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FTC Withdraws FCRA Commentary

Recently, the FTC withdrew its Statement of General Policy or Interpretations under the Fair Credit Reporting Act ("FCRA"), including the FTC's Commentary on the FCRA (the "Commentary'), the day before the authority to enforce and administer the FCRA transferred to the new Consumer Financial Protection Bureau (“CFPB”).

The FTC also released a staff report entitled "Forty Years of Experience with the Fair Credit Reporting Act."  This report provides background on the FTC's role in enforcing the FCRA, and includes a section-by-section summary of the agency’s interpretations of the FCRA. 

In announcing the withdrawal of the Commentary and release of the staff report, the FTC stated that the Commentary "has become partially obsolete since it was issued 21 years ago."  The new staff report deletes several interpretations in the Commentary that have since been repealed, modified or otherwise amended, and adds updated interpretations to reflect changes in the law since the Commentary was released in 1990.  The FTC stated that, given the Commentary's staleness, it "does not believe it is appropriate to transfer the Commentary."

The staff report highlighted several sections where the report differed from the Commentary, including:

·         Departments of Motor Vehicles:  The report does not adopt the Commentary’s position that a DMV providing motor vehicle reports for insurance underwriting purposes can be a “consumer reporting agency” for purposes of the FCRA.

·         Commercial Transactions:  The report adopts the positions of staff opinion letters issued in 2000 and 2001 that (1) a report by a consumer reporting agency is a “consumer report” even if it used for commercial purposes, and (2) an application for business credit does not give rise to a permissible purposes unless the report is on an individual who will be personally liable for the debt.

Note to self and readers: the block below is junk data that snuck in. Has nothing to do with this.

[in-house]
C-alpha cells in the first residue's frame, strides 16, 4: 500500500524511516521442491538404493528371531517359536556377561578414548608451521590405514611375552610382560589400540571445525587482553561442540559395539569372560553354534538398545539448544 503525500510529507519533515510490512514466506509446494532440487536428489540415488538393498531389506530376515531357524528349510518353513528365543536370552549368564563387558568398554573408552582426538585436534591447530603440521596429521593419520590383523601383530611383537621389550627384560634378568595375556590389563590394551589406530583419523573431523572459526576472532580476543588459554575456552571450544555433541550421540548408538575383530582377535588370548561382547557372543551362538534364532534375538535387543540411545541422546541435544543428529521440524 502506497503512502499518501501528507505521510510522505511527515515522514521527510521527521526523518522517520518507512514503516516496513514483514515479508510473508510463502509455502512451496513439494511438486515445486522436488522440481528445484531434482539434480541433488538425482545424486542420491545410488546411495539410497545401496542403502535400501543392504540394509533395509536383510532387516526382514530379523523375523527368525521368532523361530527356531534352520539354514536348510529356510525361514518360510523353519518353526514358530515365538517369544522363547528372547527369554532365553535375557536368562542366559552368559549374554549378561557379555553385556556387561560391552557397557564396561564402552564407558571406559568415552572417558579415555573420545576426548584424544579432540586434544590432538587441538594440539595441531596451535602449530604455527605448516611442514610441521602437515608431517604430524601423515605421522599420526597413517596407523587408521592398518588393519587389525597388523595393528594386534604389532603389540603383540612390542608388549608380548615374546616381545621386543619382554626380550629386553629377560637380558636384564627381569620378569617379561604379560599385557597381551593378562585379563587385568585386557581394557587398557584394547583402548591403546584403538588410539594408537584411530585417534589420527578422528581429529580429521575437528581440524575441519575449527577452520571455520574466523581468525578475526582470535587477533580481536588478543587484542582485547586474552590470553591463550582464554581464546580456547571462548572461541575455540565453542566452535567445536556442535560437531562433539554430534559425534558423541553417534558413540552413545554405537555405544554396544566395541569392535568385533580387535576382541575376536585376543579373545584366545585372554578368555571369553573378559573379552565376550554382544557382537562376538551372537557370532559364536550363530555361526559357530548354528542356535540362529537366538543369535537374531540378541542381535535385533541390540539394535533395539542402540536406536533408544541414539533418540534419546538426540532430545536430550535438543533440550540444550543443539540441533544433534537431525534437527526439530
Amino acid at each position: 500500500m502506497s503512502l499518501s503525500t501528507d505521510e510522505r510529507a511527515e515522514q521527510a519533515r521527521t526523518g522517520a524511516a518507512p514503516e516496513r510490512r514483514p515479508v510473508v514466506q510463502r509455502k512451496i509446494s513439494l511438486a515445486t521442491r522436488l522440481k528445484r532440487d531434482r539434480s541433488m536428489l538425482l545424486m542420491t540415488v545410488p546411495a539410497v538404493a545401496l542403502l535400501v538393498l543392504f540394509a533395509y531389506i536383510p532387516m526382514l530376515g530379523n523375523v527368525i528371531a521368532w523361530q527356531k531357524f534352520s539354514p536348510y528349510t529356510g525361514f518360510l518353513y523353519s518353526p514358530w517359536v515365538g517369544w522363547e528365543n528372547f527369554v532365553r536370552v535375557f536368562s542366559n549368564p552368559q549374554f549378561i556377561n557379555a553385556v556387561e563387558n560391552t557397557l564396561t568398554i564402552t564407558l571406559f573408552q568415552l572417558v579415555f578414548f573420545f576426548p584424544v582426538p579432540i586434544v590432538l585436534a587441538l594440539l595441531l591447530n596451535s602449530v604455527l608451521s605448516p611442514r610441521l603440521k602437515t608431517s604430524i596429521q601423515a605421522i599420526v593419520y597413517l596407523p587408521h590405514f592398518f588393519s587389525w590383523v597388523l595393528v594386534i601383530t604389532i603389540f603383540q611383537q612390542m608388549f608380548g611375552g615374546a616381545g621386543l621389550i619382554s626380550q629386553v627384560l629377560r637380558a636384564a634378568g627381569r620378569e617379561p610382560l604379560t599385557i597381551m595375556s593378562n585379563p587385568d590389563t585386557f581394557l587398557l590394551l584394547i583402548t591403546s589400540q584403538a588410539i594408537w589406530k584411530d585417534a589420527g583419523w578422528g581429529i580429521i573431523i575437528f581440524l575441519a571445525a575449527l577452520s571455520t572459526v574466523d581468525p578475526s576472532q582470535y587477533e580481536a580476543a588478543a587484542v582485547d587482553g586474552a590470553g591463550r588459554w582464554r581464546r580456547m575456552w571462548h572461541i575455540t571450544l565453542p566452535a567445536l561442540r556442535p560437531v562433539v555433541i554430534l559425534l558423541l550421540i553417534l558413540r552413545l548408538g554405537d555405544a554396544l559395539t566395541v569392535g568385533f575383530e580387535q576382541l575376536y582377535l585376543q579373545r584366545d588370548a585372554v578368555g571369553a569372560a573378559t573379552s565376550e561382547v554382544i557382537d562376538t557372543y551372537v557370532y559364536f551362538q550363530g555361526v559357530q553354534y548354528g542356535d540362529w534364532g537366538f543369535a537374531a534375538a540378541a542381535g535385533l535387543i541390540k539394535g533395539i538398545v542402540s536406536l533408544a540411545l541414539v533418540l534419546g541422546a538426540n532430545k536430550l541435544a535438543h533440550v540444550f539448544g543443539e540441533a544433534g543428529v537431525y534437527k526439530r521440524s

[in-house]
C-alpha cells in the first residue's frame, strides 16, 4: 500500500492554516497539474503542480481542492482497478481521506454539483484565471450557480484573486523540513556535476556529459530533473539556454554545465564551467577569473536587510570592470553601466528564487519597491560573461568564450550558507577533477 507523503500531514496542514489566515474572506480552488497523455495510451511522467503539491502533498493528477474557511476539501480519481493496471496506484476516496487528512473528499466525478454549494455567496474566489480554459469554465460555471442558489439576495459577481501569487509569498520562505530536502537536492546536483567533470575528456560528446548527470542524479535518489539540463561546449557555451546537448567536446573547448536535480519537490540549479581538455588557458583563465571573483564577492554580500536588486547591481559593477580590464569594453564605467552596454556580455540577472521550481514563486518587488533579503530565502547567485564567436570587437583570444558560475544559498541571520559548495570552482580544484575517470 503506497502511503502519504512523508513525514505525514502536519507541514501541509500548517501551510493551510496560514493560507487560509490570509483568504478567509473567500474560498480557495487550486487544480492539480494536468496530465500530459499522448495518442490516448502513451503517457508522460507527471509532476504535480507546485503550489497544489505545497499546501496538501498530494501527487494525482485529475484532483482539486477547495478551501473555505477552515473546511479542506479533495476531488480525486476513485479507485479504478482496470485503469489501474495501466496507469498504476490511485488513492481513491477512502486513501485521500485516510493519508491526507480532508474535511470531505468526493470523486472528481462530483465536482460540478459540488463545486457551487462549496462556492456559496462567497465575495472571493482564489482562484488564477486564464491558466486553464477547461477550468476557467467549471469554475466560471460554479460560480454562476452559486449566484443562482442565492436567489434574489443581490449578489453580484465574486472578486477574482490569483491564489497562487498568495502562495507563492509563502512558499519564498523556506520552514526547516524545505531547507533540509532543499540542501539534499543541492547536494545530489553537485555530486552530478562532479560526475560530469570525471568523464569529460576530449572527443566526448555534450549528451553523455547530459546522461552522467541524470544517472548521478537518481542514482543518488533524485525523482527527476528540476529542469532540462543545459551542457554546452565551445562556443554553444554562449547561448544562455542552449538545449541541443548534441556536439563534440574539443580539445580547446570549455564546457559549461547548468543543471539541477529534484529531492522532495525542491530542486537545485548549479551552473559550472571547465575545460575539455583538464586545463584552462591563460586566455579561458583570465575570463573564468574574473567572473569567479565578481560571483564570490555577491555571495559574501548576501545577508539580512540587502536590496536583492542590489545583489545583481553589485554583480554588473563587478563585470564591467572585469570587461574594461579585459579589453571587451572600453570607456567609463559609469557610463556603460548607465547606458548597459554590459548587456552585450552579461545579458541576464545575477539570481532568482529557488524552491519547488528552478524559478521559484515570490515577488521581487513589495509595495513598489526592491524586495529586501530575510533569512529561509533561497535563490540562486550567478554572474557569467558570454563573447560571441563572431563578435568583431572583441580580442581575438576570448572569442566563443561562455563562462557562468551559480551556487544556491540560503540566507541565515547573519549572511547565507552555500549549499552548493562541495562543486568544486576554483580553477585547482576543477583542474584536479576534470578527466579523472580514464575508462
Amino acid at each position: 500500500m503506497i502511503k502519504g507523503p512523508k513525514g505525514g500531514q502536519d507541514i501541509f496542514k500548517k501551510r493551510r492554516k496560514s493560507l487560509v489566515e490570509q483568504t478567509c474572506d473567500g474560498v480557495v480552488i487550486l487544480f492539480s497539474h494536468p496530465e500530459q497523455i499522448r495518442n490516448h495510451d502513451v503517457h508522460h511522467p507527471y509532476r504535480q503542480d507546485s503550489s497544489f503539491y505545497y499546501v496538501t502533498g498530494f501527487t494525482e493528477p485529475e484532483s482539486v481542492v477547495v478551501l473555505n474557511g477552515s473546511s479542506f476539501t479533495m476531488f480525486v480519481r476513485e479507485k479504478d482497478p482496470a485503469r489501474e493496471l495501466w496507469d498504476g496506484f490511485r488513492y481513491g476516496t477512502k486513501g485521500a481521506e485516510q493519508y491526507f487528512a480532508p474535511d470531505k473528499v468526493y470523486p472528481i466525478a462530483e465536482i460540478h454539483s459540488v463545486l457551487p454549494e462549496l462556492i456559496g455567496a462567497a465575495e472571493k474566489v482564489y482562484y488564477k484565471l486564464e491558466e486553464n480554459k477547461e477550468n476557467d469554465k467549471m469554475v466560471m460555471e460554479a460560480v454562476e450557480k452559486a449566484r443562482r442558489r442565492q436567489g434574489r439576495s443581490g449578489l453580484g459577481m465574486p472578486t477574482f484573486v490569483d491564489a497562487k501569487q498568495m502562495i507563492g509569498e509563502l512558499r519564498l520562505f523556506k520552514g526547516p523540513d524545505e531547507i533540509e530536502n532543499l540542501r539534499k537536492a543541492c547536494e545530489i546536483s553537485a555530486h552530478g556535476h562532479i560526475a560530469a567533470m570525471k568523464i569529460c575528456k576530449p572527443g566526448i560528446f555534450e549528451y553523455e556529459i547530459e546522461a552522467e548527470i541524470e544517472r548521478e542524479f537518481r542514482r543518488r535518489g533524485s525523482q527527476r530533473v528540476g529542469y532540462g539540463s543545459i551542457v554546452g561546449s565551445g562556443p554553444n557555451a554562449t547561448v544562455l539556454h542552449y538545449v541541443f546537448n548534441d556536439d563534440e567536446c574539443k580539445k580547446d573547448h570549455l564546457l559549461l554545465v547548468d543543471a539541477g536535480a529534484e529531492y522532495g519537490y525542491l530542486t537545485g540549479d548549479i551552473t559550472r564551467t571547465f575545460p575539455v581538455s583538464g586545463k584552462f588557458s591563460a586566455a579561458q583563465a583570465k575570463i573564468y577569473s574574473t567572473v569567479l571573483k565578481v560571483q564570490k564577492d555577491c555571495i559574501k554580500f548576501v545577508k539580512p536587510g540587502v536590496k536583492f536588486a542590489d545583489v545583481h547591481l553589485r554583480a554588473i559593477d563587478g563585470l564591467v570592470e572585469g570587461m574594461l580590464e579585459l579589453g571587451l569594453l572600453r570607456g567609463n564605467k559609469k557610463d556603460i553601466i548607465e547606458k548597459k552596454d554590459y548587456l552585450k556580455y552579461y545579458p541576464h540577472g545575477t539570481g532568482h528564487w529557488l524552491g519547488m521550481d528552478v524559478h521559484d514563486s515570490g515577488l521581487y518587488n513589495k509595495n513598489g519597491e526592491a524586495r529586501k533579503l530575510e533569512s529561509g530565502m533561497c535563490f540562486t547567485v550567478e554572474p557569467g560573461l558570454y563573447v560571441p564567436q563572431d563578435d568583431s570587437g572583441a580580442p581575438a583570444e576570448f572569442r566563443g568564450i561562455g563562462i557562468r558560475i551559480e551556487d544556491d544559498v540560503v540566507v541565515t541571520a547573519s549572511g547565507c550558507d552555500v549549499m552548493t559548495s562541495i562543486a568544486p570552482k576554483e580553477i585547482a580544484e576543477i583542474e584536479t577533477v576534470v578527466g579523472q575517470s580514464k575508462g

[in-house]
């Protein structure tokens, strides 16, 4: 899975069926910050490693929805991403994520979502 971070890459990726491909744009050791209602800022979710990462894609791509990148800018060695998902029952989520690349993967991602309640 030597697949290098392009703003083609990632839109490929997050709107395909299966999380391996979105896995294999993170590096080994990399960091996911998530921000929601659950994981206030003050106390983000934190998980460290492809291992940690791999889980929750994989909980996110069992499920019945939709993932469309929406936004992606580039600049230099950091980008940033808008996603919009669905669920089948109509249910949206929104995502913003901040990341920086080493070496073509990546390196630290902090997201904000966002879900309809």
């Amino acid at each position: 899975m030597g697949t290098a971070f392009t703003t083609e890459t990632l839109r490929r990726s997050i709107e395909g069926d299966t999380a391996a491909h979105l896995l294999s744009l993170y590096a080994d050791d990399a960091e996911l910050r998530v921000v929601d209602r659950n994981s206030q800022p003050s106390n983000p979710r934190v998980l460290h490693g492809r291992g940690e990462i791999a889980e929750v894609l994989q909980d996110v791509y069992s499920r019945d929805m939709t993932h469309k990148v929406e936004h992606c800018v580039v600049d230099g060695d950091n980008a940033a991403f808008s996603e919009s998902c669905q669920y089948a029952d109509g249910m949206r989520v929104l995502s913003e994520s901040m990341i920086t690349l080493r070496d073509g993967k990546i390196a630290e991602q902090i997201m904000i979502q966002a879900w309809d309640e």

·         Joint Users: The staff report recognizes that the term “joint user” does not appear in the FCRA and therefore removes that terminology.

·         Identified Information:  The staff report clarifies that, given the advances in technology and the availability of consumer data, information contained on “credit guides” may still constitute a “credit report” even if it does not identify the consumer by name if it could “otherwise be reasonably linked to the consumer.”

·         Address in Adverse Action Notices:  The staff report permits consumer reporting agencies to list a post office box designated to receive disputes from consumers.

Since much of the FTC’s authority to enforce the FCRA has now been transferred to the CFPB, it remains to be seen what impact this new staff report will have on how the CFPB chooses to interpret and enforce the FCRA.

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